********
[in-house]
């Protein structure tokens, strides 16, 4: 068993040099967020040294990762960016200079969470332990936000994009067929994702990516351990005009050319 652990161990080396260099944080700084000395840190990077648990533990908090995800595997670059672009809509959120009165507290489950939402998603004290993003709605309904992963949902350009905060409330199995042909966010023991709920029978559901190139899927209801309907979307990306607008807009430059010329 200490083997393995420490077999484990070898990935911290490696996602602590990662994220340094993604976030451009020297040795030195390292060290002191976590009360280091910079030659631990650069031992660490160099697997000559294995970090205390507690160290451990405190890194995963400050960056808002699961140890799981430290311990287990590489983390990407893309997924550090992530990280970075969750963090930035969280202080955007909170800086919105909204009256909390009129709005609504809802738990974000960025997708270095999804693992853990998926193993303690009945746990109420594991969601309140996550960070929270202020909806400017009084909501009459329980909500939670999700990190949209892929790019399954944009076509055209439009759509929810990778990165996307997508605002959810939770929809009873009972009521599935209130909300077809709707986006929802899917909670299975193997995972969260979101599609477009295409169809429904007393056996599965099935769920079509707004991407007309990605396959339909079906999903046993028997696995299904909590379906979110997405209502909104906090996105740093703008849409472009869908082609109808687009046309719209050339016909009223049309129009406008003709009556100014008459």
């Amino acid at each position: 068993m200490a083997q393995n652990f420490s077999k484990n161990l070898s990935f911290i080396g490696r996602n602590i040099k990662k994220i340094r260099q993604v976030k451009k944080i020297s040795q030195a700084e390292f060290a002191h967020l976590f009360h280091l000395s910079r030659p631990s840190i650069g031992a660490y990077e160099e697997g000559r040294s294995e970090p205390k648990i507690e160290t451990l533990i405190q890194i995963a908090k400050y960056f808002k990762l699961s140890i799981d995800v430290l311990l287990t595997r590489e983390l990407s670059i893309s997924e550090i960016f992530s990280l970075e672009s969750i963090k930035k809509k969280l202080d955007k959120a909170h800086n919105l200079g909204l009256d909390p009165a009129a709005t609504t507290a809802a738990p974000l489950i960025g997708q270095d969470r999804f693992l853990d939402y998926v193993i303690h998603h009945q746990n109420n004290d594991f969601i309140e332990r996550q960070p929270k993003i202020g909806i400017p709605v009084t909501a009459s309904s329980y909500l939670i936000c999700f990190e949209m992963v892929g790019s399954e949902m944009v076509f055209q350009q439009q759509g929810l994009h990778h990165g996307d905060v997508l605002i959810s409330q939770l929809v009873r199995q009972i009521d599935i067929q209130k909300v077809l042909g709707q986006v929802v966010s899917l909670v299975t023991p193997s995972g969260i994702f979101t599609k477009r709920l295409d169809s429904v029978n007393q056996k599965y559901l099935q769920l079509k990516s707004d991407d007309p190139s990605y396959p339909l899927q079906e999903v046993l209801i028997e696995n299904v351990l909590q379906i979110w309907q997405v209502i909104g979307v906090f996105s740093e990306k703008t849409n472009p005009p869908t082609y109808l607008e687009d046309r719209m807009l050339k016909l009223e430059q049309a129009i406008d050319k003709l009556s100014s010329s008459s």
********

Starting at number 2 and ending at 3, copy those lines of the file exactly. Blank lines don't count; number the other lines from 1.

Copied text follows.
């Protein structure tokens, strides 16, 4: 068993040099967020040294990762960016200079969470332990936000994009067929994702990516351990005009050319 652990161990080396260099944080700084000395840190990077648990533990908090995800595997670059672009809509959120009165507290489950939402998603004290993003709605309904992963949902350009905060409330199995042909966010023991709920029978559901190139899927209801309907979307990306607008807009430059010329 200490083997393995420490077999484990070898990935911290490696996602602590990662994220340094993604976030451009020297040795030195390292060290002191976590009360280091910079030659631990650069031992660490160099697997000559294995970090205390507690160290451990405190890194995963400050960056808002699961140890799981430290311990287990590489983390990407893309997924550090992530990280970075969750963090930035969280202080955007909170800086919105909204009256909390009129709005609504809802738990974000960025997708270095999804693992853990998926193993303690009945746990109420594991969601309140996550960070929270202020909806400017009084909501009459329980909500939670999700990190949209892929790019399954944009076509055209439009759509929810990778990165996307997508605002959810939770929809009873009972009521599935209130909300077809709707986006929802899917909670299975193997995972969260979101599609477009295409169809429904007393056996599965099935769920079509707004991407007309990605396959339909079906999903046993028997696995299904909590379906979110997405209502909104906090996105740093703008849409472009869908082609109808687009046309719209050339016909009223049309129009406008003709009556100014008459």
């Amino acid at each position: 068993m200490a083997q393995n652990f420490s077999k484990n161990l070898s990935f911290i080396g490696r996602n602590i040099k990662k994220i340094r260099q993604v976030k451009k944080i020297s040795q030195a700084e390292f060290a002191h967020l976590f009360h280091l000395s910079r030659p631990s840190i650069g031992a660490y990077e160099e697997g000559r040294s294995e970090p205390k648990i507690e160290t451990l533990i405190q890194i995963a908090k400050y960056f808002k990762l699961s140890i799981d995800v430290l311990l287990t595997r590489e983390l990407s670059i893309s997924e550090i960016f992530s990280l970075e672009s969750i963090k930035k809509k969280l202080d955007k959120a909170h800086n919105l200079g909204l009256d909390p009165a009129a709005t609504t507290a809802a738990p974000l489950i960025g997708q270095d969470r999804f693992l853990d939402y998926v193993i303690h998603h009945q746990n109420n004290d594991f969601i309140e332990r996550q960070p929270k993003i202020g909806i400017p709605v009084t909501a009459s309904s329980y909500l939670i936000c999700f990190e949209m992963v892929g790019s399954e949902m944009v076509f055209q350009q439009q759509g929810l994009h990778h990165g996307d905060v997508l605002i959810s409330q939770l929809v009873r199995q009972i009521d599935i067929q209130k909300v077809l042909g709707q986006v929802v966010s899917l909670v299975t023991p193997s995972g969260i994702f979101t599609k477009r709920l295409d169809s429904v029978n007393q056996k599965y559901l099935q769920l079509k990516s707004d991407d007309p190139s990605y396959p339909l899927q079906e999903v046993l209801i028997e696995n299904v351990l909590q379906i979110w309907q997405v209502i909104g979307v906090f996105s740093e990306k703008t849409n472009p005009p869908t082609y109808l607008e687009d046309r719209m807009l050339k016909l009223e430059q049309a129009i406008d050319k003709l009556s100014s010329s008459s």